Ali Najem; International Sports Star and Hero in Cronulla
Ten years after the Cronulla riots Ali Najem - a Muslim Australian ranked among the world’s top beach runners - has saved at least five lives as a member of the Shire’s Wanda Surf Lifesaving Club, but he thanks the club for saving his life.
Najem, 20, admitted he didn’t know what to expect when Jock Campbell, the former strength and conditioning coach for the Australian cricket team who became his running coach, encouraged him to join Wanda four years ago.
He wondered how his religious beliefs would be accepted as a result of any lingering hangover from the riot a decade ago when tensions between Muslims and locals flared.
However, Najem said he was pleased to eventually learn he was only ever judged by Campbell – and others at the club – for his worth as a person.
“When I joined I was kind of worried about all that stuff,” he said. “I was never worried about violence, more what people thought . . . but Jock never seemed to worry about it and that was good . . . but I found out he only realised I was a Muslim about four months into surf club.
“Once he realised I was more relaxed, but the fact it was something that hadn’t concerned him showed [religion] wasn’t an issue. Not one person was negative - all of them opened their arms – and to have that response, that it didn’t matter – made me want to work hard so if anyone did have a bad image of Islam they’d see I was leading by example and that the surf club means a lot to me.
“The older ironmen helped me with swimming training, board training, whatever I needed they’d get out there with me. Even the nippers’ parents encouraged me. You pay your fees to be a lifesaver but you get so much out of it.”
Najem, who added the silver medal for the 2km race along the sand at last year’s World Surf Life Saving Championships in France to the treasure trove he’s won at nationals and state, is described by Campbell as an “inspiration” for more than his world-class athletic prowess.
“He couldn’t swim properly and only scraped through his bronze medallion to become a member,” said Campbell, who runs Jock Athletic. “He’s done four or five rescues while off duty and one of them was particularly tough.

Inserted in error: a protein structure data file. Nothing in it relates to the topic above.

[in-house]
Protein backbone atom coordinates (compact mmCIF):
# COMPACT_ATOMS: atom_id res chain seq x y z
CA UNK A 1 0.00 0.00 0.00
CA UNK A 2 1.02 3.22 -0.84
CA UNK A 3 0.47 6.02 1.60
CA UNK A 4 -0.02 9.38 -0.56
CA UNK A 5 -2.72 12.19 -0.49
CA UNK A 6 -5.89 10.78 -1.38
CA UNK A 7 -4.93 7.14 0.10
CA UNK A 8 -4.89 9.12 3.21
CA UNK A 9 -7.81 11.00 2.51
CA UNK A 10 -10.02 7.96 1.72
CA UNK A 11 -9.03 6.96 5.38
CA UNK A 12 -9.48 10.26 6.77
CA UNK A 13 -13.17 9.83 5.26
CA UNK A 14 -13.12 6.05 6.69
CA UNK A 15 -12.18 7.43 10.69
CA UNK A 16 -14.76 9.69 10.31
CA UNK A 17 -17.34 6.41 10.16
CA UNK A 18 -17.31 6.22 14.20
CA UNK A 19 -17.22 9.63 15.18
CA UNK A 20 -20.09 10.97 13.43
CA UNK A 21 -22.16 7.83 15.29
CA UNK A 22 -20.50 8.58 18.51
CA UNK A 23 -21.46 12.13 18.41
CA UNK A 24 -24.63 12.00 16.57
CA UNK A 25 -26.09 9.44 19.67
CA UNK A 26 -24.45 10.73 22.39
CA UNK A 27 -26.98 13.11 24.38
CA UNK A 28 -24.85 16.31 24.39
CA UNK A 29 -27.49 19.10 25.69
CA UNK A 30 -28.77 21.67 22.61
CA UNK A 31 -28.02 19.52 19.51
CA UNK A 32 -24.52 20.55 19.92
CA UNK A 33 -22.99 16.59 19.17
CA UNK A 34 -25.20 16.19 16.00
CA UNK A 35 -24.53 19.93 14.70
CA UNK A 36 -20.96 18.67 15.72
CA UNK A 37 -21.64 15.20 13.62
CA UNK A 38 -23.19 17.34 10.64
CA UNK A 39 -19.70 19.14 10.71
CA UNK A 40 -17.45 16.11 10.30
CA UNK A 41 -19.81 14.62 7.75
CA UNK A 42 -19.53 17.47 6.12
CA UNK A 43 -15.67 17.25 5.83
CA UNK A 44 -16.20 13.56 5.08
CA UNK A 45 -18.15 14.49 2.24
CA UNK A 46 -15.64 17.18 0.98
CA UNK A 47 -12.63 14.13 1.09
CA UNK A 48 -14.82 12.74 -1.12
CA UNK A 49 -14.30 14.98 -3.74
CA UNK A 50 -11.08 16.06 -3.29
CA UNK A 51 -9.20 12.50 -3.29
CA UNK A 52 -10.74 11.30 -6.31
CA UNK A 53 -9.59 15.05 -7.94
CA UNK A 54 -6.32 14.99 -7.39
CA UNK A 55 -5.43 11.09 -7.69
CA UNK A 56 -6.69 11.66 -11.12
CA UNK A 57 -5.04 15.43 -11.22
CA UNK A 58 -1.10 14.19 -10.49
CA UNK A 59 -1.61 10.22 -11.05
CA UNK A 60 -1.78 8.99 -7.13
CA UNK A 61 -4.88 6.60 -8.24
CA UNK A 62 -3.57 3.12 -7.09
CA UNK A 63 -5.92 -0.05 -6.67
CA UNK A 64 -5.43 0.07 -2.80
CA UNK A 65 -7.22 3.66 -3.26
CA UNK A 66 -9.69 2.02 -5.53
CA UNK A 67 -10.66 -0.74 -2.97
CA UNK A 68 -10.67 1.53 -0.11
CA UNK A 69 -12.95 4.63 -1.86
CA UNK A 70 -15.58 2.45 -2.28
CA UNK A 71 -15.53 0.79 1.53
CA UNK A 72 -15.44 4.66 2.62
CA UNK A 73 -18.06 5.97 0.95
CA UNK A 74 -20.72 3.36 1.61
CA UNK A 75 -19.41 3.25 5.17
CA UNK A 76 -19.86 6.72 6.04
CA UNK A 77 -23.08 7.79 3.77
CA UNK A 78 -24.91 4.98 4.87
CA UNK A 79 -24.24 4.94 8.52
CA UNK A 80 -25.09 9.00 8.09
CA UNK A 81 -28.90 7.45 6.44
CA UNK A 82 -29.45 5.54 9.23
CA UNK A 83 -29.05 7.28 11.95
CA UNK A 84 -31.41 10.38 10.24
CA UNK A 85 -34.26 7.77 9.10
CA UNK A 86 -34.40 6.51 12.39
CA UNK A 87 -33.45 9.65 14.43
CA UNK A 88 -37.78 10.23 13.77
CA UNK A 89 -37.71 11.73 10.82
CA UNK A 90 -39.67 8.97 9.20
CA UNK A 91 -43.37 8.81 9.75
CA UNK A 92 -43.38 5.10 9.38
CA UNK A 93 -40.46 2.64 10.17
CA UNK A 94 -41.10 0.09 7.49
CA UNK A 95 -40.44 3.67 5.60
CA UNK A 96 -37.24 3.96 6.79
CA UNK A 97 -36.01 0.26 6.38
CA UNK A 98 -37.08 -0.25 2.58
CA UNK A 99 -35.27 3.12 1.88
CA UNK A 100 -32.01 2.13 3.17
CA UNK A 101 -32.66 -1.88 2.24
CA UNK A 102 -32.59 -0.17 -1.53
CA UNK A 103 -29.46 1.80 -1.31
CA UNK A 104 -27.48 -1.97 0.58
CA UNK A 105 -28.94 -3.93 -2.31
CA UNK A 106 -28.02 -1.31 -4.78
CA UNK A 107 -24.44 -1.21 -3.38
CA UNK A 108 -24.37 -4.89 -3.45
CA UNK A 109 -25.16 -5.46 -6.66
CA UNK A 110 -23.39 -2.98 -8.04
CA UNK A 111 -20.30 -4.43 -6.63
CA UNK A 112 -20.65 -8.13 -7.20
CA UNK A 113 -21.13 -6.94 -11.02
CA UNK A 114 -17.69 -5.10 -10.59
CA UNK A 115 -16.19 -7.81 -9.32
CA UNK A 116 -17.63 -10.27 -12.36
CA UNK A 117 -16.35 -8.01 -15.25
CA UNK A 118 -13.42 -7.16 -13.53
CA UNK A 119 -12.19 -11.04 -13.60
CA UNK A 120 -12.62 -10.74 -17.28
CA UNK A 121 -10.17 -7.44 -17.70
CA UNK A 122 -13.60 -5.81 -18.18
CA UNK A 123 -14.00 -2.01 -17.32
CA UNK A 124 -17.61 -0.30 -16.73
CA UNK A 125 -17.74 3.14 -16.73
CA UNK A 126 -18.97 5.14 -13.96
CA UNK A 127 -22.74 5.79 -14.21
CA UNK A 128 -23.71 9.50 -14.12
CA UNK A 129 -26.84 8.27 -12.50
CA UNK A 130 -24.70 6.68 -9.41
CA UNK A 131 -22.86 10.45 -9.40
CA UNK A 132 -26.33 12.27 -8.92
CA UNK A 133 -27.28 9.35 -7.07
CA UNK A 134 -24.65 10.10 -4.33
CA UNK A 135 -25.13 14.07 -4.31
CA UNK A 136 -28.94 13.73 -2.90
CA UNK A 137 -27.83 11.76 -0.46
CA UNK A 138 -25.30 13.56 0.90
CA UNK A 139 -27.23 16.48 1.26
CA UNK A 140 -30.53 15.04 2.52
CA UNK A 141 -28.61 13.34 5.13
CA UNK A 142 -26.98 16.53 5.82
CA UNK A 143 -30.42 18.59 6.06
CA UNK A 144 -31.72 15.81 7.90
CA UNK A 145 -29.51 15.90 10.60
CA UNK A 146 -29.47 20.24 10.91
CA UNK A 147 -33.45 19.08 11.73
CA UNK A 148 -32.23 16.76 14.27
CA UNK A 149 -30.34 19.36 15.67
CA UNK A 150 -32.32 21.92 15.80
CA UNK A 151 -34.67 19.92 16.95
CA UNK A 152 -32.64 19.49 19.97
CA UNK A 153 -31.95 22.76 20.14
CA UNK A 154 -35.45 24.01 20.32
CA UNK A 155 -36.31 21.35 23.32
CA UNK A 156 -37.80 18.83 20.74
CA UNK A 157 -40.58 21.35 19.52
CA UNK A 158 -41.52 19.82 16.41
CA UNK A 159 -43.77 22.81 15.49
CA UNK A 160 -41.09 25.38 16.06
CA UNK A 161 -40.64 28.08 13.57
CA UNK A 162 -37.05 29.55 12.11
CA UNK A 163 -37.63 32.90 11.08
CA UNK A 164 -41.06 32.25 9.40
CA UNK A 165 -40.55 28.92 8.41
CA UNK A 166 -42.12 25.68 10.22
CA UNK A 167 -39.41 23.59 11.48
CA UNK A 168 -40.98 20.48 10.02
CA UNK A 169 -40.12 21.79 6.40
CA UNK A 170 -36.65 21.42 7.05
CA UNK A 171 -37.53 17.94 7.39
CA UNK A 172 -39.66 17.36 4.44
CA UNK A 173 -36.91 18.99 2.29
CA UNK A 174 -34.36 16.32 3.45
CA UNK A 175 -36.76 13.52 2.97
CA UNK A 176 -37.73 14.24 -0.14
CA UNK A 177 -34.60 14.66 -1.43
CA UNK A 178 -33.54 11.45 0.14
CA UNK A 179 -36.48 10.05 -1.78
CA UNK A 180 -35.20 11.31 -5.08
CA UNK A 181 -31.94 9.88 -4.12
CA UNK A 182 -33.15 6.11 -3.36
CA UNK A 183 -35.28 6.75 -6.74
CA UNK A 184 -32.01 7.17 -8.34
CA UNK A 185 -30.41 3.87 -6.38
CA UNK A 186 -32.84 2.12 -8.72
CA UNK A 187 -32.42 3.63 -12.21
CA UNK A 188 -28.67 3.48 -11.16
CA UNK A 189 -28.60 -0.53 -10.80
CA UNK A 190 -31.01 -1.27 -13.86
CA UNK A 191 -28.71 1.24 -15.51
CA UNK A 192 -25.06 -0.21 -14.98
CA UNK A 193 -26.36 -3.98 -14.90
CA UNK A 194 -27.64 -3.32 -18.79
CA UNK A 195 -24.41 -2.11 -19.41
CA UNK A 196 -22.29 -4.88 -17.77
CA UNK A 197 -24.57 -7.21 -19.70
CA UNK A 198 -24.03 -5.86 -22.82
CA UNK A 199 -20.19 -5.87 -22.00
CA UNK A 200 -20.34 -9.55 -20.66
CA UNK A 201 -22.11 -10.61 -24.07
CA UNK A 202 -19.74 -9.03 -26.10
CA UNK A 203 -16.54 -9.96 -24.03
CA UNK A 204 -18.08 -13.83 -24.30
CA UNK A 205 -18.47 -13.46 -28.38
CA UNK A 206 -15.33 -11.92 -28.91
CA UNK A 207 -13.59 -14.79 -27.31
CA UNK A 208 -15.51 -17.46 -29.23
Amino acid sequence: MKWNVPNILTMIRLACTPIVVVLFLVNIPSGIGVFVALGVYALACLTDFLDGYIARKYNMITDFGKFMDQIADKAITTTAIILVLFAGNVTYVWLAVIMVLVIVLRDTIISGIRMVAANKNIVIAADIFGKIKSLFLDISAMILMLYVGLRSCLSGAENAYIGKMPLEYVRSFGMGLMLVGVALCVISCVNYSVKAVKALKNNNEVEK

“It was 7pm, there was only four of us on the beach and we’d just completed a running set when we saw three kids caught in a rip.There was no surfers around and we realised the kids – brothers aged between 10-12 – were in trouble.
“Two of us sprinted to the clubhouse to get boards while Ali and a 16-year-old girl in our squad swam out and kept the kids afloat. Their mother, dressed in her burqa, was trying to get to the children even though it was obvious she couldn’t swim, so we told her to stay. It was tough and it received rescue of the month for Sydney Life Saving Branch.
“Another time Ali was coming back from a 1km rep and I said ‘well done mate, that’s 3mins 50′ and he kept running! He bolted 200m because he saw a girl in trouble and he pushed her up until the life guard - he was doing another rescue – could get to them.”
However, Najem - who gives his medals that he describes as “dust collectors” away to young kids to inspire them - says he owes Wanda, along with Campbell and Rob Saba, who gave him a job at the So Fresh Juice Bar, if not his life, then the life he enjoys.
“Jock saved me from being in a position where many of my friends are, a few have passed away from bad instances,” he said. “One mate was shot dead at the top of my street. Jock has saved my life, this surf club has saved my life . . . it really has.
Najem said he wasn’t fazed by the prospect of a rally – legal or otherwise – to note the 10-year “memorial” of the riot, adding the people who attend don’t represent the warmth and the acceptance he associates with Cronulla.
“I’m not fussed,” he said. “We’ll train at the sandhills in the morning, we’ll enjoy our day and then I’ll be at work juicing away. They’ll probably come past the juice bar and I’ll serve them their juice or smoothie.
“Funny thing is 90 per cent of them, if not 100 per cent, aren’t from Cronulla. They’re entitled to their opinion, but life is too short. I guess they don’t look at it like we do.”
Source: Sydney Morning Herald